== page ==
Bucklers and their material can impact certain aspects of the modern HEMA fight. For example, plastic bucklers make similar sounds to hard plastic gear when struck, resulting in fencers sometimes thinking that they have hit their opponent when they have not. In addition, metal bucklers result in the blade bouncing off of them as opposed to wood bucklers which sponge the impact more. But are there more factors that can come from medieval bucklers that we do not see with modern constructions?
In this series of projects, I and one of my students will be creating bucklers loosely based on examples found in The Book of the Buckler by Herbert Schmidt.
The primary requirements we have for the bucklers is the following:
Rationale for the Initial Durability Test
The durability test was designed to test immediate failures in the buckler design before continuing to the longevity testing. Based on experience, messers in modern HEMA sword and buckler tournaments appear to deliver the hardest hits so being able to withstand blows from those swords seems pertinent to testing the design. Furthermore, two other sparring matches will be conducted to add a variety of hits to the buckler to try and create an early failure.
Rationale for the Longevity Testing
As a cleric who may study I.33 and expect to use their skills for defense in duels or self-defense, it seems reasonable to assume that their buckler should be able to be trained with as well as assist in their defense to get them from one town to the other and then home again. After all, bucklers were considered military equipment in the Saxon Mirror so it was a bit of an investment. It likely would not have been acceptable for their bucklers to be replaced once a month just due to use during training.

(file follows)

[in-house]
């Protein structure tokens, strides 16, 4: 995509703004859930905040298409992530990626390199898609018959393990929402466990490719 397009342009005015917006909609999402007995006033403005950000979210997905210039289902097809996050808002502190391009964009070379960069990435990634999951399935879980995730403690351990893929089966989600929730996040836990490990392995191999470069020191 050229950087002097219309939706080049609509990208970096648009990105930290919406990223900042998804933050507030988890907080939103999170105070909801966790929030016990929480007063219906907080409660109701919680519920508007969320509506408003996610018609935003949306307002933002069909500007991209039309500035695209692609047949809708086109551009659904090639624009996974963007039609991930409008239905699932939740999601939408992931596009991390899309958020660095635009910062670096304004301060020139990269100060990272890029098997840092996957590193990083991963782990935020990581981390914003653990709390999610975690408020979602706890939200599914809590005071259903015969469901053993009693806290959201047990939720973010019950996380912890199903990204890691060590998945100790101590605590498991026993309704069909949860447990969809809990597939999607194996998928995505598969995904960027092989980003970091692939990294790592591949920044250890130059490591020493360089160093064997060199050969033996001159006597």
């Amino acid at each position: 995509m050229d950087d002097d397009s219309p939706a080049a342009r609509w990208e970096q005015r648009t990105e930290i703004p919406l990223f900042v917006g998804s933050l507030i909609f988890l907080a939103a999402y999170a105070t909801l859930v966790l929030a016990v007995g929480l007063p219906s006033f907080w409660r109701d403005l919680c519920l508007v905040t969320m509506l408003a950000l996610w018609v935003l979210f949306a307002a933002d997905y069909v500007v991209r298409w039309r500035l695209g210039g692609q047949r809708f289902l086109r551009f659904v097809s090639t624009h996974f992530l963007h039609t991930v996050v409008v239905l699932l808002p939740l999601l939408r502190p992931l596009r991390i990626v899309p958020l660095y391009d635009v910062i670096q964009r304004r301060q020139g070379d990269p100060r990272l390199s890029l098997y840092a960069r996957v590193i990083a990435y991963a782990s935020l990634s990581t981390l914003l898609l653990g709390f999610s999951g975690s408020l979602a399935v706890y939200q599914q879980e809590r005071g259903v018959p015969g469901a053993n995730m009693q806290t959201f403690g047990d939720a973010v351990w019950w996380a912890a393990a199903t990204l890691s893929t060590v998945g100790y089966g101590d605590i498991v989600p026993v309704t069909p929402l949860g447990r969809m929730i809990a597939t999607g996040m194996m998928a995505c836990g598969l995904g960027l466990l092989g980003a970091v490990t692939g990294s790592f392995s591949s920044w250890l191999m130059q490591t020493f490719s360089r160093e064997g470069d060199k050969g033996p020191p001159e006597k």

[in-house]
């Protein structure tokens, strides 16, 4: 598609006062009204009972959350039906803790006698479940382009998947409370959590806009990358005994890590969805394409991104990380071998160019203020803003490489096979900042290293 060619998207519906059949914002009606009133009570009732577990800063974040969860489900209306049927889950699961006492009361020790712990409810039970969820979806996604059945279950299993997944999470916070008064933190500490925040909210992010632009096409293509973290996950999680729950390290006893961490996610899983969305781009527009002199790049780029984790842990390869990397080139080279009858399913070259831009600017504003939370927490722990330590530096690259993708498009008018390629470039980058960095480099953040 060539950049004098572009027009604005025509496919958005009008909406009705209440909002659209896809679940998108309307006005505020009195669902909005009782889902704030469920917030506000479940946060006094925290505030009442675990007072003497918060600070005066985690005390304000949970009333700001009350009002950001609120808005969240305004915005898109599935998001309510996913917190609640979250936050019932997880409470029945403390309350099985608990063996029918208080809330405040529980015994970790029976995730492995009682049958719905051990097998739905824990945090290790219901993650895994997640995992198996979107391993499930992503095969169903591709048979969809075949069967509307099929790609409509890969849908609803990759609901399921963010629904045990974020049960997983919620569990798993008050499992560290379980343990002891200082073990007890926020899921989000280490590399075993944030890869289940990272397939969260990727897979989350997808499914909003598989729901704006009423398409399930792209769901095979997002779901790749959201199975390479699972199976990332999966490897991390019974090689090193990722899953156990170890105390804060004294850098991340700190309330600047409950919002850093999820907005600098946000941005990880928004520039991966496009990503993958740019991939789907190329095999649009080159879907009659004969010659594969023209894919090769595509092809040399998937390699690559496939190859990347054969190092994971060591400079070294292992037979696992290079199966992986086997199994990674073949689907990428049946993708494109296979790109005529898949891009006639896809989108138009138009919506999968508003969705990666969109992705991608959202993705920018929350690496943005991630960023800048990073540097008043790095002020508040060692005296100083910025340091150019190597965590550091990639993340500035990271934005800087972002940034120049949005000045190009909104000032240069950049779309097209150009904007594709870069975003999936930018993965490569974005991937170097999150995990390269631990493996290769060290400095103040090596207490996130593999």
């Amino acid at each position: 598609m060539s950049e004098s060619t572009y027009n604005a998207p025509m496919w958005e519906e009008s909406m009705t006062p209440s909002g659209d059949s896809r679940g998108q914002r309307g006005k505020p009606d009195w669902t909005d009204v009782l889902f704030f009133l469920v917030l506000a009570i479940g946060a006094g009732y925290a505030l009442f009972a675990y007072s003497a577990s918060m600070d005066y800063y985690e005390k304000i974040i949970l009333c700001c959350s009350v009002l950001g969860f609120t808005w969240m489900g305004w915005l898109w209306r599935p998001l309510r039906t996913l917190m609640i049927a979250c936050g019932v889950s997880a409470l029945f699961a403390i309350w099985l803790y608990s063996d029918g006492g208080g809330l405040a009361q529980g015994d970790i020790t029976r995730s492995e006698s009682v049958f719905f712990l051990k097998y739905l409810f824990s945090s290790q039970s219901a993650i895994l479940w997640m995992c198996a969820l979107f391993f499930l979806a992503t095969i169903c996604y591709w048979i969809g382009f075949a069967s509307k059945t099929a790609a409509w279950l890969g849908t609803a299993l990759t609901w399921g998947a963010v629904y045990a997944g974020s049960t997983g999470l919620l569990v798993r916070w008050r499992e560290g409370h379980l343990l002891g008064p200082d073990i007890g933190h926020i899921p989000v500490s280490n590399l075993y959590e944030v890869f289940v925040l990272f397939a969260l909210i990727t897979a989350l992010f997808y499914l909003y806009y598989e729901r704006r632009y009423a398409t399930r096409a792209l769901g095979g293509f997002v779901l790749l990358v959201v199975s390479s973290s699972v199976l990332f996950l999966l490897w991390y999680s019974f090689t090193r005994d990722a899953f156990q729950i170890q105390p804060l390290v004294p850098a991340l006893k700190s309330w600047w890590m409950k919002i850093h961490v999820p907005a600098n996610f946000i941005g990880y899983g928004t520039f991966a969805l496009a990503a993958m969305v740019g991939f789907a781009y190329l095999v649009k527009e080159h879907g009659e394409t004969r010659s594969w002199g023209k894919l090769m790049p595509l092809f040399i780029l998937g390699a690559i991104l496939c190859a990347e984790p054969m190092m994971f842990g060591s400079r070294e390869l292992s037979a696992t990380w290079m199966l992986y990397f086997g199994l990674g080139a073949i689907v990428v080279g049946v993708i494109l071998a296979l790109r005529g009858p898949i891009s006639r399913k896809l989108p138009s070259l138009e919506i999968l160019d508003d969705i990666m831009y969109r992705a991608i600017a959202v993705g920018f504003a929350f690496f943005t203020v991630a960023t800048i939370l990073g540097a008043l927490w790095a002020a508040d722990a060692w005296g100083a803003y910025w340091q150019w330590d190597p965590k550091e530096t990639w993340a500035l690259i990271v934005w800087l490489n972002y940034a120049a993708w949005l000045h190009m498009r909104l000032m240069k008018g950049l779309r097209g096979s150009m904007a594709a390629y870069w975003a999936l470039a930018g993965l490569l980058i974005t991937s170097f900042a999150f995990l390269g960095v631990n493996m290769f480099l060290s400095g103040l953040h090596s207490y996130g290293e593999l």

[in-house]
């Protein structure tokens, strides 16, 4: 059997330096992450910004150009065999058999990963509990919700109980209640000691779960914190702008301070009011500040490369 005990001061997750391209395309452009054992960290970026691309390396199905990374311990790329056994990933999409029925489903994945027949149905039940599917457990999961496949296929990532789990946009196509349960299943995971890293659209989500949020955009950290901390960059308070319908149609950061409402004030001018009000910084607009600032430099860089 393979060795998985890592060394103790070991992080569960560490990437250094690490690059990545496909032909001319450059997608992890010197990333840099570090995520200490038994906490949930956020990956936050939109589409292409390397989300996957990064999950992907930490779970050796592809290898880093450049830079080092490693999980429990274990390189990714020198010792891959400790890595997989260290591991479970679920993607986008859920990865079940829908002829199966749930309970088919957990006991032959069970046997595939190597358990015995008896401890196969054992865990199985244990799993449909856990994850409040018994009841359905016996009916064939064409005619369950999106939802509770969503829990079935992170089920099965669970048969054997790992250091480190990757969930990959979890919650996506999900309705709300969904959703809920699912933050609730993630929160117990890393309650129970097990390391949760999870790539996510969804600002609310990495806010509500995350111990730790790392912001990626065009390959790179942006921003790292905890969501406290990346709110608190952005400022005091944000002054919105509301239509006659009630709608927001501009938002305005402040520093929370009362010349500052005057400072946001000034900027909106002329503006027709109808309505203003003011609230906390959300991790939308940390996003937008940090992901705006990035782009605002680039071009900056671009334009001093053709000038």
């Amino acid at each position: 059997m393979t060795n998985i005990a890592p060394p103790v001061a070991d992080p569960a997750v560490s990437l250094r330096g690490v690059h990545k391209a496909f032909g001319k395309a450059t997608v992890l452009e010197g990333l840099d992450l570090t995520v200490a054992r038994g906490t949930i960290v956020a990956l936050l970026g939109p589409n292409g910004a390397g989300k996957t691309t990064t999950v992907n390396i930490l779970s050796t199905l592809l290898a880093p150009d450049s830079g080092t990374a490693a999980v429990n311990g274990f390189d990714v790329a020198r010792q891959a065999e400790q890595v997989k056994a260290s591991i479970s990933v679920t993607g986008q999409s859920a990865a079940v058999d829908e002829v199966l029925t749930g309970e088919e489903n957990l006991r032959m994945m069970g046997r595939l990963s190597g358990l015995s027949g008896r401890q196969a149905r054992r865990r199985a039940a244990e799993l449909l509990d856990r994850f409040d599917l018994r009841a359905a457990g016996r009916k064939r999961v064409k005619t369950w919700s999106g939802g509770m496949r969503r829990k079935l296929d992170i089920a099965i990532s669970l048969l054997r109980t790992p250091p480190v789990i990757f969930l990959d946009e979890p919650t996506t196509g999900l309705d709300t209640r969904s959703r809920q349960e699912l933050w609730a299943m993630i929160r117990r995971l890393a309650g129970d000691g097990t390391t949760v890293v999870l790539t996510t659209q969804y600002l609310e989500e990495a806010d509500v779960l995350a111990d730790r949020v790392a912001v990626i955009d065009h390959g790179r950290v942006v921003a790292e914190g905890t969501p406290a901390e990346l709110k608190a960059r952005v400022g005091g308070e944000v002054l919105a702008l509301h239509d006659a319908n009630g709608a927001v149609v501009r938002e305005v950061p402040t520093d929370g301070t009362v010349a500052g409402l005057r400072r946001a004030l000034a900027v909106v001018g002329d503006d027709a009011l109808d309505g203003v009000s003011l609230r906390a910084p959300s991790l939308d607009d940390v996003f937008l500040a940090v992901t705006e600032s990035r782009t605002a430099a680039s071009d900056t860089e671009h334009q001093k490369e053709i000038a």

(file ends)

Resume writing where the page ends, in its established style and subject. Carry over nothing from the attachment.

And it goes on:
Because of this, we set the success criteria for our bucklers to be able to last for at least a month in our regular HEMA practice routines, 12 practices including drilling and sparring. If our bucklers can last for the full month, they will be deemed acceptable from a longevity perspective.
To assist in this success criteria, we are allowed to do minor repairs to our bucklers including re-tacking the lining, adding wood glue, re-hammering nails, and other simple repairs we feel we (or a professional) could have done for us in the early 14th century.
Unfortunately, success criteria of 12 practices is a bit of a shot in the dark. I would love to find better historical examples of expectations of the life of a buckler to better refine this requirement we laid out for this project.
Summary of the Project So Far
P.0 Buckler: Failed Durability Testing
J.1 Buckler: Completed all testing successfully
D.1 Buckler: Completed all testing successfully
J.2 Buckler: Completed all testing successfully
D.2 Buckler: Completed all testing successfully
D.3 Buckler: Completed all testing successfully
Total Weight of the Bucklers
While the weight of the buckler is not a primary requirement, the bucklers must be usable for drilling and sparring. Because of this, the weight must be taken into consideration.
Below is the current weight of our created bucklers compared to purchased bucklers:
Project Wrap-up and Conclusions
This project has been enlightening for me on the ruggedness of historical bucklers. The primary hypothesis that bucklers were not throw-away shields only intended for a few exchanges seems plausible. After the first buckler, all the project bucklers (and the ones Jerod and I made for fun for ourselves and others) have proven durable and long-lasting. In the context of I.33, it would seem that the contemporary practitioners of the system likely used the same buckler for an extended period of time.
One exception to the longevity of bucklers and the testing we did is regarding sharp blades and different types of weapons, like axes, that are more designed to split wood than a sword. Several examples in The Book of the Buckler show re-used boards and ad-hoc buckle repairs. While the liner and planks may be split, these sections could be patched and replaced, allowing for more use out of the original buckler. More importantly, as long as the buckler allows you to survive until your subsequent encounter, it has done its job. Even if we do not spar and practice with sharps, the high volume of impacts and hard hits the bucklers have withstood has convinced me that with disciplined Medieval craftsmanship, the buckler could be a lifelong investment for medieval fencers of the 14th century.
More Information on Each Buckler